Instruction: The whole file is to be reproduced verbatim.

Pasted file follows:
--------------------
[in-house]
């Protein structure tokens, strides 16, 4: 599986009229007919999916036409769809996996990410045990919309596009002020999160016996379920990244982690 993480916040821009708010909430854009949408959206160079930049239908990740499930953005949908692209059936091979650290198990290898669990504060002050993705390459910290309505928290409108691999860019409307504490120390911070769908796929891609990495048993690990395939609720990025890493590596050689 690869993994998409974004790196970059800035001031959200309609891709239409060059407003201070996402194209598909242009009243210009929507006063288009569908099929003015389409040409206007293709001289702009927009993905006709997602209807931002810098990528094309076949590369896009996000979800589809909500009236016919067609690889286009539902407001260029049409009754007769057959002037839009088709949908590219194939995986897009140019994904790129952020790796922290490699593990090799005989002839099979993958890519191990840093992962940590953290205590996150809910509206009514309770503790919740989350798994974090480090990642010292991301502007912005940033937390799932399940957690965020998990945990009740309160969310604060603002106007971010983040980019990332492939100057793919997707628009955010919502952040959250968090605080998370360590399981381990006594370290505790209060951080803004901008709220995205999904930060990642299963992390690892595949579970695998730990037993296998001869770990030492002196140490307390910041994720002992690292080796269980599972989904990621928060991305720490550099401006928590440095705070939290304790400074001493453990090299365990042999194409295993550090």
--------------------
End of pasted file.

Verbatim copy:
[in-house]
């Protein structure tokens, strides 16, 4: 599986009229007919999916036409769809996996990410045990919309596009002020999160016996379920990244982690 993480916040821009708010909430854009949408959206160079930049239908990740499930953005949908692209059936091979650290198990290898669990504060002050993705390459910290309505928290409108691999860019409307504490120390911070769908796929891609990495048993690990395939609720990025890493590596050689 690869993994998409974004790196970059800035001031959200309609891709239409060059407003201070996402194209598909242009009243210009929507006063288009569908099929003015389409040409206007293709001289702009927009993905006709997602209807931002810098990528094309076949590369896009996000979800589809909500009236016919067609690889286009539902407001260029049409009754007769057959002037839009088709949908590219194939995986897009140019994904790129952020790796922290490699593990090799005989002839099979993958890519191990840093992962940590953290205590996150809910509206009514309770503790919740989350798994974090480090990642010292991301502007912005940033937390799932399940957690965020998990945990009740309160969310604060603002106007971010983040980019990332492939100057793919997707628009955010919502952040959250968090605080998370360590399981381990006594370290505790209060951080803004901008709220995205999904930060990642299963992390690892595949579970695998730990037993296998001869770990030492002196140490307390910041994720002992690292080796269980599972989904990621928060991305720490550099401006928590440095705070939290304790400074001493453990090299365990042999194409295993550090």